What is important when choosing a supervisor? Finding the one…

A common topic among graduate students is how their supervisor is treating them, and their relationship with their sups or in general their relationship with one. I have found this to be one of the most important aspects if one wants to continue from their undergraduate to postgraduate education. How does one make an informed decision on finding the ‘right’ one? Unfortunately, for many people, this decision was either made for them or they were oblivious to the matter. People like me for example who did not have a clue what postgraduate studies entail or have any mentors or friends to guide them through the journey end up being miserable or the opposite because they found great people to help them through the journey.  

Choosing the right supervisor is not only beneficial for your health but the progress of your work too. Many articles have been published regarding supervisor-student relationships and the outcome that comes with them. Dr Harry Hothi’s blog post on the qualities of a good supervisor summarized them as having a strong understanding of your research field, demonstrated by consistent and significant publications, having a proven track record of PhD supervision, having the time to support you, and doing so by acting as a mentor rather than a “boss.” Another article written by the University of Otago indicated that the qualities that would constitute a good supervisor are; support, availability, interest and enthusiasm in the student’s work, knowledge and expertise in the field, interest in the student’s career, good communication, constructive feedback, a supervisor who provides direction had an experience and interested in the supervision, finally, a supervisor who is approachable.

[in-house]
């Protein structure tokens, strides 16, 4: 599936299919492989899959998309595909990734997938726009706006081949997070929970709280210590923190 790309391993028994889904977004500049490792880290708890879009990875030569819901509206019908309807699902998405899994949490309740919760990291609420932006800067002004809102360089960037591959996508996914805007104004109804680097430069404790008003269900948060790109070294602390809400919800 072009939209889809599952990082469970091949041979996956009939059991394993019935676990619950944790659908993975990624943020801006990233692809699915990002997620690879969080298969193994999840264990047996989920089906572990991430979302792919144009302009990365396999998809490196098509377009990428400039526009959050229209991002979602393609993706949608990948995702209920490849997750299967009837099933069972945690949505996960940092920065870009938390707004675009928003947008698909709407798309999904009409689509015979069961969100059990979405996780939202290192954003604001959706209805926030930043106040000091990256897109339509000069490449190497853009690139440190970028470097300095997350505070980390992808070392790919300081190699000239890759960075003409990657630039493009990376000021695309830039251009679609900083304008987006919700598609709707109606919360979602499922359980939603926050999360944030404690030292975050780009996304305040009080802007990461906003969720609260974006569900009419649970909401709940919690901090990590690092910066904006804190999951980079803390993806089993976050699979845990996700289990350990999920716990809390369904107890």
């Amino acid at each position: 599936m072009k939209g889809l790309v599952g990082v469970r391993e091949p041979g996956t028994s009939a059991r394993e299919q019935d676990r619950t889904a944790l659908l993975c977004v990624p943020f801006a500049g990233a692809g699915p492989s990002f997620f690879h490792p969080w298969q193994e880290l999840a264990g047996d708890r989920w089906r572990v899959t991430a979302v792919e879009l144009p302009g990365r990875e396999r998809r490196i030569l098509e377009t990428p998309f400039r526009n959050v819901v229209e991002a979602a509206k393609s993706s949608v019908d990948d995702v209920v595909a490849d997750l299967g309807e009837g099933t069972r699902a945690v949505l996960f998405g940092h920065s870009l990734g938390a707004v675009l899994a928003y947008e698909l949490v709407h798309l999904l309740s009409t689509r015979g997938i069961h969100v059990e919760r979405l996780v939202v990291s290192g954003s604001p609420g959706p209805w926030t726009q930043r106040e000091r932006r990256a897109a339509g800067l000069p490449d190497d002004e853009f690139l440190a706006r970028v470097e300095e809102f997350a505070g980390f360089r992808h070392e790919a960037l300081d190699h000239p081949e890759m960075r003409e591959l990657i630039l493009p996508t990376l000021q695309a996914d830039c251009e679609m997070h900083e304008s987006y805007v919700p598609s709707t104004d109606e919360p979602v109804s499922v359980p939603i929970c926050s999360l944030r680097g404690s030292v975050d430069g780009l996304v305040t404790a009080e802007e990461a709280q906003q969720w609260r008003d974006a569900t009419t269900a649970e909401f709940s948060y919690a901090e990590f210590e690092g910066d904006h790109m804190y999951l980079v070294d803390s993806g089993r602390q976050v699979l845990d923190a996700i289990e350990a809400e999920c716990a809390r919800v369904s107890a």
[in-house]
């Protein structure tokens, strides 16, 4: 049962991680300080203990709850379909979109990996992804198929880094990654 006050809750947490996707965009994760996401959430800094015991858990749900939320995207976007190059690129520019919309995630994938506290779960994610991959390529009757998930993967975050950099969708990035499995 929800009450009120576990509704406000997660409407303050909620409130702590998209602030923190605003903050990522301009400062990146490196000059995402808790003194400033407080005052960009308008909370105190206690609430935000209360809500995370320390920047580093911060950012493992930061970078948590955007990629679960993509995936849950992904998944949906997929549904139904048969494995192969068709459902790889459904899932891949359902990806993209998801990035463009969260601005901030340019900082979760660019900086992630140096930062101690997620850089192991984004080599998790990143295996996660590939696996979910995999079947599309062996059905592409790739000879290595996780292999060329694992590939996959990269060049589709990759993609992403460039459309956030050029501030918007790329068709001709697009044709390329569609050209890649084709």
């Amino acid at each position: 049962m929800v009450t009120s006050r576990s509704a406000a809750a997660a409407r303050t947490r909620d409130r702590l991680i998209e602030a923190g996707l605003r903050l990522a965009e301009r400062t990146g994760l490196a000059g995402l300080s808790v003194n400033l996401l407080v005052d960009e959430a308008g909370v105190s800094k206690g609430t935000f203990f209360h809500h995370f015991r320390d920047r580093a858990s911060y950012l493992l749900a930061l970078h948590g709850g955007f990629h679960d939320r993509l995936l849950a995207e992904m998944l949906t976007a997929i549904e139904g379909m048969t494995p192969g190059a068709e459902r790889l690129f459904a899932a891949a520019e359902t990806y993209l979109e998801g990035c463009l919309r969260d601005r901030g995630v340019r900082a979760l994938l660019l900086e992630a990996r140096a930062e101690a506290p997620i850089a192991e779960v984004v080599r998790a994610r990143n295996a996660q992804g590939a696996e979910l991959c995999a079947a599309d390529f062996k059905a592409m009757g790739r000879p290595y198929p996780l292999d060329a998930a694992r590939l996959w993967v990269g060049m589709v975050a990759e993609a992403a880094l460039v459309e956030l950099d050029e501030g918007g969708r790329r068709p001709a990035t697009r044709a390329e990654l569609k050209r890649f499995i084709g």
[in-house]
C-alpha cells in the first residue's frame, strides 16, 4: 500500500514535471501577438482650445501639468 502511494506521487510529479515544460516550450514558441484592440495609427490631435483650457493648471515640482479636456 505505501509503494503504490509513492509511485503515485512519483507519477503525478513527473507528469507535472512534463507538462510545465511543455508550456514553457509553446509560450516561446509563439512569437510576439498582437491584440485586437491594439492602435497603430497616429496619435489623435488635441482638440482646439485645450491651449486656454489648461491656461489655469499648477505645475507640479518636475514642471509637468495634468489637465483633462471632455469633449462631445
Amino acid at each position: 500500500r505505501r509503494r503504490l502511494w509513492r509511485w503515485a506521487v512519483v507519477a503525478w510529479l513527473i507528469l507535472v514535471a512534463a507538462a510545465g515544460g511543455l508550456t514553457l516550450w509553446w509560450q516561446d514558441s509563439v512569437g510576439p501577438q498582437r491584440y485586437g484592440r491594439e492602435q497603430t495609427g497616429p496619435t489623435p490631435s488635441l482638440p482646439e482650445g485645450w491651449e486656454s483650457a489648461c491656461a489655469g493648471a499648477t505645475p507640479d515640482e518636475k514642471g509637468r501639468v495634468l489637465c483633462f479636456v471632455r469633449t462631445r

Here are some of the tips you should take when choosing to embark on the graduate journey.

  • Do your research; Do thorough research on the supervisor’s work, the excellence of his/her work and the relevance to what you desire to do now and in the future.
  • Find out about them; one of the most important things we have to find out is your potential supervisor’s interpersonal skills, and whether their personality aligns well with yours. A supervisor can have all the academic or scientific skills in the world but how he treats people and how he treats his students is paramount. This will not only affect your mental health but your being, physically and emotionally.
  • Ask one of their past or present students about them. Asking not only helps you see the supervisor from another person’s perspective but also helps understand how people understand the supervisor’s leadership and receive them.
  • Have a meeting with them before the journey begins. I know most of the time we are desperate to go to school or just excited about the project. Please have a one-on-one meeting with your prospective supervisor before you register for your degree. Find out how they deal with conflict resolution. How do they deal with personal matters, for example, if you were to get pregnant, or find a part-time job? What kind of support do they provide for their students (mental health, writing workshops… anything)? This will in a way help you make the right decision.
  •  Collaborationsask the supervisor how it is done with other students and postdocs and the possibilities of it.
  • Independence – as an emerging researcher, how independent one can be?
  • Conferences, seminars and workshops – which conferences they prefer for students to apply to and the frequency.
  • Research publications – how many papers do they expect from you? What are the norms regarding authorship? What are the timelines?
  • Mentorship – he should advise on how he normally does it in the group.